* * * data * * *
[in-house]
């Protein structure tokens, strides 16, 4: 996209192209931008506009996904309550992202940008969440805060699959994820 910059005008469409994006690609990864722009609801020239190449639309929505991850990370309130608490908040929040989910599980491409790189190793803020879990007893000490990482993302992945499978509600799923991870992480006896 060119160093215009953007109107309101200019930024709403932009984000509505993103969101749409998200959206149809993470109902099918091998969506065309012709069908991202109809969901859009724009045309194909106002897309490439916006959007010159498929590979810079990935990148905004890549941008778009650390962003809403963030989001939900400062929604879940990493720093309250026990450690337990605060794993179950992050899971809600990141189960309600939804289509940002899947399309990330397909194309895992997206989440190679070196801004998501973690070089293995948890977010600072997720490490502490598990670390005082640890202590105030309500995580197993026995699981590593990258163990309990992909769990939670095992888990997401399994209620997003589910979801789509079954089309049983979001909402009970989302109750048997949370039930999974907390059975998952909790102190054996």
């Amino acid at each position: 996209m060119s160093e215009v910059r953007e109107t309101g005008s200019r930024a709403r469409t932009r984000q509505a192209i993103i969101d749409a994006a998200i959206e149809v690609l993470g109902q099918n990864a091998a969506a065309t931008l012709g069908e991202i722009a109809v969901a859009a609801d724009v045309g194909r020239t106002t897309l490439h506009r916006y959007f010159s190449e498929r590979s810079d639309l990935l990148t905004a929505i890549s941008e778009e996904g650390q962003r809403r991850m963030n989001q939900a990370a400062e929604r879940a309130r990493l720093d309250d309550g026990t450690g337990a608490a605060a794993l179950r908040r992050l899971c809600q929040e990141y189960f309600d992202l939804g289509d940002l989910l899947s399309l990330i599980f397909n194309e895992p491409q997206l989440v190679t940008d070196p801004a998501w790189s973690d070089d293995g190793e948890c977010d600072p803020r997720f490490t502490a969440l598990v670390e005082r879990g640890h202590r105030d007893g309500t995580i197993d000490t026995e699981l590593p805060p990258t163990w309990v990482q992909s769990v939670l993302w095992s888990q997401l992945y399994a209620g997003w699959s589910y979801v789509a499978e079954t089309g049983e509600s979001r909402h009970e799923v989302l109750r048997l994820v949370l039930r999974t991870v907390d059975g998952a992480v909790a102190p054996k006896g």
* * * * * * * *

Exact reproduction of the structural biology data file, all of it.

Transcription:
[in-house]
């Protein structure tokens, strides 16, 4: 996209192209931008506009996904309550992202940008969440805060699959994820 910059005008469409994006690609990864722009609801020239190449639309929505991850990370309130608490908040929040989910599980491409790189190793803020879990007893000490990482993302992945499978509600799923991870992480006896 060119160093215009953007109107309101200019930024709403932009984000509505993103969101749409998200959206149809993470109902099918091998969506065309012709069908991202109809969901859009724009045309194909106002897309490439916006959007010159498929590979810079990935990148905004890549941008778009650390962003809403963030989001939900400062929604879940990493720093309250026990450690337990605060794993179950992050899971809600990141189960309600939804289509940002899947399309990330397909194309895992997206989440190679070196801004998501973690070089293995948890977010600072997720490490502490598990670390005082640890202590105030309500995580197993026995699981590593990258163990309990992909769990939670095992888990997401399994209620997003589910979801789509079954089309049983979001909402009970989302109750048997949370039930999974907390059975998952909790102190054996």
């Amino acid at each position: 996209m060119s160093e215009v910059r953007e109107t309101g005008s200019r930024a709403r469409t932009r984000q509505a192209i993103i969101d749409a994006a998200i959206e149809v690609l993470g109902q099918n990864a091998a969506a065309t931008l012709g069908e991202i722009a109809v969901a859009a609801d724009v045309g194909r020239t106002t897309l490439h506009r916006y959007f010159s190449e498929r590979s810079d639309l990935l990148t905004a929505i890549s941008e778009e996904g650390q962003r809403r991850m963030n989001q939900a990370a400062e929604r879940a309130r990493l720093d309250d309550g026990t450690g337990a608490a605060a794993l179950r908040r992050l899971c809600q929040e990141y189960f309600d992202l939804g289509d940002l989910l899947s399309l990330i599980f397909n194309e895992p491409q997206l989440v190679t940008d070196p801004a998501w790189s973690d070089d293995g190793e948890c977010d600072p803020r997720f490490t502490a969440l598990v670390e005082r879990g640890h202590r105030d007893g309500t995580i197993d000490t026995e699981l590593p805060p990258t163990w309990v990482q992909s769990v939670l993302w095992s888990q997401l992945y399994a209620g997003w699959s589910y979801v789509a499978e079954t089309g049983e509600s979001r909402h009970e799923v989302l109750r048997l994820v949370l039930r999974t991870v907390d059975g998952a992480v909790a102190p054996k006896g």